“My argument is was it alright for Simon and HBO to come into the black community, develop a story off of the social degradation that he found[?] [He] made millions without compensating Nathan (Bodie) Avon Barksdale, and the many real-life characters that they used on that series,” Davis wrote in an email.
Simon wrote that he and his writing partner Ed Burns spent years researching Baltimore and that anyone is “free to use the same history to tell fresh narratives.”
“They are not free to market that work under the name of the HBO production ‘The Wire’ or to employ the fictional characters that were created by others and appear in ‘The Wire,’” he wrote. “They are simply required to pick a new title, write new characters and narrative, and, in real effect, to create a new work.”
Noting that copyright holders must defend their work, Simon wrote that he felt he had a duty to contact Bethesda Blues & Jazz and inform HBO about the play. Now, he wrote, the matter is in the hands of HBO.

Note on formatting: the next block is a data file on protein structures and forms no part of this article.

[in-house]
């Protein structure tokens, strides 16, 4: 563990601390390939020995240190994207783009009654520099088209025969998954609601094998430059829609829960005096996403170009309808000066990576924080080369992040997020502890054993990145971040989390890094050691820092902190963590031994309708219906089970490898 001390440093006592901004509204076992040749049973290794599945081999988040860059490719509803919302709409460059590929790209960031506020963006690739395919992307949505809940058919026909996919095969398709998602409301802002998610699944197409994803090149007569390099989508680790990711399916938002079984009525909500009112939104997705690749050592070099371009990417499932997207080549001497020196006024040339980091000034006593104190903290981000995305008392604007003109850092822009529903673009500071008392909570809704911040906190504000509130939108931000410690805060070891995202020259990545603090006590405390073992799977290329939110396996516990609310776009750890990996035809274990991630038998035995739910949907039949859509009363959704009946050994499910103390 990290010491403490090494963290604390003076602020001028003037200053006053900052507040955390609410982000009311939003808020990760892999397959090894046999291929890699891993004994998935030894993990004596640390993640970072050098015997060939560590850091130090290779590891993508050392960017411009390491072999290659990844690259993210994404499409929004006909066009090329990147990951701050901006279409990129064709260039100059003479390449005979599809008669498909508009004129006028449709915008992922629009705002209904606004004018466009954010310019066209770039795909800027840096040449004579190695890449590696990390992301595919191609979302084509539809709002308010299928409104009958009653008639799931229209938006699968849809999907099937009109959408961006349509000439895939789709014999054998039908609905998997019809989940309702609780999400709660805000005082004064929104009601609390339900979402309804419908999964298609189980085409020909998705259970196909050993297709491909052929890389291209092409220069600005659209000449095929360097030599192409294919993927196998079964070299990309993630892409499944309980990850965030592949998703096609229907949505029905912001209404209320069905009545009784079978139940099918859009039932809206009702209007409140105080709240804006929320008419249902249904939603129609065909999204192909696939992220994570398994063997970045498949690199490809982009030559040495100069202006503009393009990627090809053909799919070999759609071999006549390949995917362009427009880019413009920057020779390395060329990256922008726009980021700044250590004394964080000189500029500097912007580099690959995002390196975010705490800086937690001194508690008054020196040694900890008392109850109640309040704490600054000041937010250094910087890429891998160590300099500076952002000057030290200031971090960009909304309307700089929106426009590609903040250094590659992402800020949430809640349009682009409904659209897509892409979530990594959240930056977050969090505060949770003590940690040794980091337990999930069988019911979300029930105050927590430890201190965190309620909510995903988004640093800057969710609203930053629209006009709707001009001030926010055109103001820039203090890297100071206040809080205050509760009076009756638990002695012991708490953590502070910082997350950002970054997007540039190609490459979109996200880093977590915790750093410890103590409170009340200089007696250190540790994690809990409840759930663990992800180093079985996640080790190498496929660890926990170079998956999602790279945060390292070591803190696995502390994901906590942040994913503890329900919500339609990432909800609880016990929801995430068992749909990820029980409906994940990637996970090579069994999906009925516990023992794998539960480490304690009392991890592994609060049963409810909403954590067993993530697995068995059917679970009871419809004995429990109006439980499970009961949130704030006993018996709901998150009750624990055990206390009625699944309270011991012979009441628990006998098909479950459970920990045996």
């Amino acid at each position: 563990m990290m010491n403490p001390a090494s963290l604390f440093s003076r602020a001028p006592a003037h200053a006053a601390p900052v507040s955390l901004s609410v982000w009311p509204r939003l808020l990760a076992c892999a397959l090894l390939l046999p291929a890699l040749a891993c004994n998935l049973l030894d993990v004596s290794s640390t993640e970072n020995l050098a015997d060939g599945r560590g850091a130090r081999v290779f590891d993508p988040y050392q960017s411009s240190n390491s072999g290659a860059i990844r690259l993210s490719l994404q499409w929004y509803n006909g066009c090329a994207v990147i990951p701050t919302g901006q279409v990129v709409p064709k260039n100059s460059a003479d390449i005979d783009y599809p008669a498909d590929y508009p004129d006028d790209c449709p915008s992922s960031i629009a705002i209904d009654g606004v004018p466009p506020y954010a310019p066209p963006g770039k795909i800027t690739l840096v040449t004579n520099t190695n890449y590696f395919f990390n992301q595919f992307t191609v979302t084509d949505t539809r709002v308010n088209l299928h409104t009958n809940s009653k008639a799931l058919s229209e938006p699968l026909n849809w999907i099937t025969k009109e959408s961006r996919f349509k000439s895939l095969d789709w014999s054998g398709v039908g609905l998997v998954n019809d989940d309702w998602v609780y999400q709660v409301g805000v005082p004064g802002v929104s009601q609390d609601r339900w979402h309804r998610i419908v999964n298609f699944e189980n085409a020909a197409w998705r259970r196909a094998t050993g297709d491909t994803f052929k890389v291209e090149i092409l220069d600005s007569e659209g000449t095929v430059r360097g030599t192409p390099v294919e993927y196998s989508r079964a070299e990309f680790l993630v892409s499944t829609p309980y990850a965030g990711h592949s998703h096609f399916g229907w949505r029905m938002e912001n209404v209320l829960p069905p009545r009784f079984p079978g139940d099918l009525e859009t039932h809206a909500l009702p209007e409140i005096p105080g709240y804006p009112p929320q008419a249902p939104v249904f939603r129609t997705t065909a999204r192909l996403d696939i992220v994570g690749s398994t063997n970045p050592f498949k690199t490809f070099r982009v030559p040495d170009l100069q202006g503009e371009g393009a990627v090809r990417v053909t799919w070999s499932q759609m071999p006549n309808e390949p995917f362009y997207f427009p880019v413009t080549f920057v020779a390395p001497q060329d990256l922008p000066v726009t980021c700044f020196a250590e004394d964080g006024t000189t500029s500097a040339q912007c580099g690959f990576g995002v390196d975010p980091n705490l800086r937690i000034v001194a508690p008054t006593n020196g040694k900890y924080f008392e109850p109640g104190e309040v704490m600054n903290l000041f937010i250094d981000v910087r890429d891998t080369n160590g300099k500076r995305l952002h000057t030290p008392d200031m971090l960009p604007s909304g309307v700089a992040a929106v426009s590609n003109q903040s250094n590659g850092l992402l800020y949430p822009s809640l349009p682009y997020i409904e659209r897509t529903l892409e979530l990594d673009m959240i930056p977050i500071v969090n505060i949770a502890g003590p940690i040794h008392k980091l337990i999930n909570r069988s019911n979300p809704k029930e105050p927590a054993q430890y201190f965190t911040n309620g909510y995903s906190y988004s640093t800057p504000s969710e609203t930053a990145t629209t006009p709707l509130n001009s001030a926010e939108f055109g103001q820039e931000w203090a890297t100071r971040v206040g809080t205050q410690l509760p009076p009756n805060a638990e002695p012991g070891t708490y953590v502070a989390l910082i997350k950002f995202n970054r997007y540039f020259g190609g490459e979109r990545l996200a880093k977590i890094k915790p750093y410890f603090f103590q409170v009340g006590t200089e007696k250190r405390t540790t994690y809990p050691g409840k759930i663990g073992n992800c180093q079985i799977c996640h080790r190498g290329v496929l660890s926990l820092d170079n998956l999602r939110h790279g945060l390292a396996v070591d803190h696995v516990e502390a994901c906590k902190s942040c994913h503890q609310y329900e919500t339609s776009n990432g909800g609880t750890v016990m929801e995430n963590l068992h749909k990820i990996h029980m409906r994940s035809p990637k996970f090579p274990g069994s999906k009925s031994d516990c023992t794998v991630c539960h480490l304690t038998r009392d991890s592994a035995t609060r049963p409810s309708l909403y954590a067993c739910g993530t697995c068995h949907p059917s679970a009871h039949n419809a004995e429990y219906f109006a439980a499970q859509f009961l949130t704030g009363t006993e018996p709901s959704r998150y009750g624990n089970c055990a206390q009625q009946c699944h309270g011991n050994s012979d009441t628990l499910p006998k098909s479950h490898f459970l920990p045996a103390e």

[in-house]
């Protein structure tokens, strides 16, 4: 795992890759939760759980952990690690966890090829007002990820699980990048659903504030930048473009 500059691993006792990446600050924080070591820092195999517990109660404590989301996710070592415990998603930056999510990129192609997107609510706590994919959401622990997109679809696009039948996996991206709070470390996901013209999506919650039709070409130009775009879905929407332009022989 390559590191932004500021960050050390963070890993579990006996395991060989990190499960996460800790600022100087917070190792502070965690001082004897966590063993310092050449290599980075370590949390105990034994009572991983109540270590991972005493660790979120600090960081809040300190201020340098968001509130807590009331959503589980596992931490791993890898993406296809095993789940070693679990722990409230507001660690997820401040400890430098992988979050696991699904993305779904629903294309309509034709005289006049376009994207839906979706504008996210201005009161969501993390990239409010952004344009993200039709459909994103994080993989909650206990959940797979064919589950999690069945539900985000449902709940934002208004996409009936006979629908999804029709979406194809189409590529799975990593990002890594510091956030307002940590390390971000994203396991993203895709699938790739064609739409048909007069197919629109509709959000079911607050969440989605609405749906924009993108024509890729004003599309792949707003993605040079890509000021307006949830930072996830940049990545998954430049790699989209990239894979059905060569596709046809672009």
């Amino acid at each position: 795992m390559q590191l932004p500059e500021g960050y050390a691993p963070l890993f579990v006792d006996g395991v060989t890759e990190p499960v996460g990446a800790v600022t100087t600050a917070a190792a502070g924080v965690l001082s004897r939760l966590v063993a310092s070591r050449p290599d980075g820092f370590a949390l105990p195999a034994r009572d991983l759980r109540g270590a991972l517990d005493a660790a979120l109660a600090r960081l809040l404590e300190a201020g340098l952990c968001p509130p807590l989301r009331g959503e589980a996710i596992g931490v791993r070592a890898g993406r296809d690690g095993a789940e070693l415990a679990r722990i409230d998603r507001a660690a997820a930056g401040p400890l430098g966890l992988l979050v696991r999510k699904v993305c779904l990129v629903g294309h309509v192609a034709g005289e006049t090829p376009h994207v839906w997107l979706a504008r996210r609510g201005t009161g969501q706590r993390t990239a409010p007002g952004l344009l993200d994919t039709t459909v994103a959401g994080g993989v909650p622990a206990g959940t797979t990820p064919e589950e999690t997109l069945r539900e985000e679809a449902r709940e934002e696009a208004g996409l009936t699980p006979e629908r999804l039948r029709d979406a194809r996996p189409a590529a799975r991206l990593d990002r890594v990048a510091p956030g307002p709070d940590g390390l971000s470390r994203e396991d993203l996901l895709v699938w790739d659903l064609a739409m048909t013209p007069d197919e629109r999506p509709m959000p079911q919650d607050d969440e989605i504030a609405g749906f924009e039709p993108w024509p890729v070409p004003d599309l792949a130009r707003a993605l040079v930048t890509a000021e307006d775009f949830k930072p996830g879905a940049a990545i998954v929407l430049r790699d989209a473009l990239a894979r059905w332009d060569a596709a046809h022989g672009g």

Last spring, a GoFundMe in Davis' name asked for $10,000 for "The Wire: A Stage Play." "I am the only one who can continue the spell binding drama," the description read. There were no donations.
Before Davis appeared on “The Wire,” he was the subject of a 1998 Baltimore Sun article about how he lost his job as a counselor at a Baltimore high school after school officials fired him because of his criminal record of drug addiction and theft. The article describes Davis as well-spoken and well-dressed and details instances in which he impersonated a lawyer and stole money from a public television network. A judge called him a man who could “con the sweetness out of sugar.”
Davis, who still lives in Baltimore, remained hopeful on Monday that his play will be staged—both in Bethesda and elsewhere—and said he planned to hire a lawyer to fight for his rights.
“I have a great cast of actors, and we do intend to appear at the Bethesda Supper Club because we really like it there,” he said.
Brown, the owner of Bethesda Blues & Jazz, said last week that the play would be staged again under a new name and with different marketing in the spring. Then, on Monday—after Davis contacted Bethesda Beat with his vow to move ahead with the play—Brown said “nothing has been solidified yet.”
“There has been nothing firm,” Brown said, “but we would always be interested in talking with Norris after the script has been revised.”